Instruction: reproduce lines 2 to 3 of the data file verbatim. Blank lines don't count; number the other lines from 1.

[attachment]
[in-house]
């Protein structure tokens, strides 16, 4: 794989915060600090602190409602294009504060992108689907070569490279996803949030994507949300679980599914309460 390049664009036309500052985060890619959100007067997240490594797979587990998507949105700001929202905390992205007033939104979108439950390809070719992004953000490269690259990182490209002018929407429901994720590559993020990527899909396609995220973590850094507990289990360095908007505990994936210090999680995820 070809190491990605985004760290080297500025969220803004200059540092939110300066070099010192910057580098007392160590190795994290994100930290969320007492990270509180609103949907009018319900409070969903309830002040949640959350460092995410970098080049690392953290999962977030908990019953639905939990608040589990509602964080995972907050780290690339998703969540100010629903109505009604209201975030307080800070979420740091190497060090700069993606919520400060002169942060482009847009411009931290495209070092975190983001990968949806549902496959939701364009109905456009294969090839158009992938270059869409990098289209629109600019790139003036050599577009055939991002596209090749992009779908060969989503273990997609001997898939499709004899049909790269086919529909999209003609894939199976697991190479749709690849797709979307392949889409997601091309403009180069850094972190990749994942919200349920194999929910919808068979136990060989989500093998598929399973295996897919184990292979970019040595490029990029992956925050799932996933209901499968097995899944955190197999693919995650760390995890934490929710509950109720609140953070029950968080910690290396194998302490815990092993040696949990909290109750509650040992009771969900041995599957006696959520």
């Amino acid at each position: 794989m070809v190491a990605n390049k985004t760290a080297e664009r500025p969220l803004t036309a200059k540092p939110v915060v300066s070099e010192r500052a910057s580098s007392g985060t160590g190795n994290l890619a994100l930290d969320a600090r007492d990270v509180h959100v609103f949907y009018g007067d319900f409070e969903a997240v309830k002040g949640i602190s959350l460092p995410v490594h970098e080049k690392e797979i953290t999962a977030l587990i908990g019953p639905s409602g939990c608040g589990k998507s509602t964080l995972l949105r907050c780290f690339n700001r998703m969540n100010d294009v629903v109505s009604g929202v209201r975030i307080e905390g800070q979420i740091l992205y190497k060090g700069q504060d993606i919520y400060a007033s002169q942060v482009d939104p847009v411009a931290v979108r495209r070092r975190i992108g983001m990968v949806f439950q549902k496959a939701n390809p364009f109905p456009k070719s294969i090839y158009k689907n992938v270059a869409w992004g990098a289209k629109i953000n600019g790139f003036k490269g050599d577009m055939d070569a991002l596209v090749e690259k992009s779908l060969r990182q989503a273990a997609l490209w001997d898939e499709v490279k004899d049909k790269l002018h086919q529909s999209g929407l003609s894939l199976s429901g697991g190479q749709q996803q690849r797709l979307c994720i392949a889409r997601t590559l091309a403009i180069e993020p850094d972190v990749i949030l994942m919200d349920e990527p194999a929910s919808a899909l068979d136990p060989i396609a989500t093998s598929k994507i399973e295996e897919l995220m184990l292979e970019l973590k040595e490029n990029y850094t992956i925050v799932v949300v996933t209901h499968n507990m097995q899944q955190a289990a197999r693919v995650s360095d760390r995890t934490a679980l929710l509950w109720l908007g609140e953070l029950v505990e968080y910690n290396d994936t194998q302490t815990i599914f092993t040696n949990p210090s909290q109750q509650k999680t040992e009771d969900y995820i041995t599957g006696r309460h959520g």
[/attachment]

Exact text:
């Protein structure tokens, strides 16, 4: 794989915060600090602190409602294009504060992108689907070569490279996803949030994507949300679980599914309460 390049664009036309500052985060890619959100007067997240490594797979587990998507949105700001929202905390992205007033939104979108439950390809070719992004953000490269690259990182490209002018929407429901994720590559993020990527899909396609995220973590850094507990289990360095908007505990994936210090999680995820 070809190491990605985004760290080297500025969220803004200059540092939110300066070099010192910057580098007392160590190795994290994100930290969320007492990270509180609103949907009018319900409070969903309830002040949640959350460092995410970098080049690392953290999962977030908990019953639905939990608040589990509602964080995972907050780290690339998703969540100010629903109505009604209201975030307080800070979420740091190497060090700069993606919520400060002169942060482009847009411009931290495209070092975190983001990968949806549902496959939701364009109905456009294969090839158009992938270059869409990098289209629109600019790139003036050599577009055939991002596209090749992009779908060969989503273990997609001997898939499709004899049909790269086919529909999209003609894939199976697991190479749709690849797709979307392949889409997601091309403009180069850094972190990749994942919200349920194999929910919808068979136990060989989500093998598929399973295996897919184990292979970019040595490029990029992956925050799932996933209901499968097995899944955190197999693919995650760390995890934490929710509950109720609140953070029950968080910690290396194998302490815990092993040696949990909290109750509650040992009771969900041995599957006696959520």
């Amino acid at each position: 794989m070809v190491a990605n390049k985004t760290a080297e664009r500025p969220l803004t036309a200059k540092p939110v915060v300066s070099e010192r500052a910057s580098s007392g985060t160590g190795n994290l890619a994100l930290d969320a600090r007492d990270v509180h959100v609103f949907y009018g007067d319900f409070e969903a997240v309830k002040g949640i602190s959350l460092p995410v490594h970098e080049k690392e797979i953290t999962a977030l587990i908990g019953p639905s409602g939990c608040g589990k998507s509602t964080l995972l949105r907050c780290f690339n700001r998703m969540n100010d294009v629903v109505s009604g929202v209201r975030i307080e905390g800070q979420i740091l992205y190497k060090g700069q504060d993606i919520y400060a007033s002169q942060v482009d939104p847009v411009a931290v979108r495209r070092r975190i992108g983001m990968v949806f439950q549902k496959a939701n390809p364009f109905p456009k070719s294969i090839y158009k689907n992938v270059a869409w992004g990098a289209k629109i953000n600019g790139f003036k490269g050599d577009m055939d070569a991002l596209v090749e690259k992009s779908l060969r990182q989503a273990a997609l490209w001997d898939e499709v490279k004899d049909k790269l002018h086919q529909s999209g929407l003609s894939l199976s429901g697991g190479q749709q996803q690849r797709l979307c994720i392949a889409r997601t590559l091309a403009i180069e993020p850094d972190v990749i949030l994942m919200d349920e990527p194999a929910s919808a899909l068979d136990p060989i396609a989500t093998s598929k994507i399973e295996e897919l995220m184990l292979e970019l973590k040595e490029n990029y850094t992956i925050v799932v949300v996933t209901h499968n507990m097995q899944q955190a289990a197999r693919v995650s360095d760390r995890t934490a679980l929710l509950w109720l908007g609140e953070l029950v505990e968080y910690n290396d994936t194998q302490t815990i599914f092993t040696n949990p210090s909290q109750q509650k999680t040992e009771d969900y995820i041995t599957g006696r309460h959520g």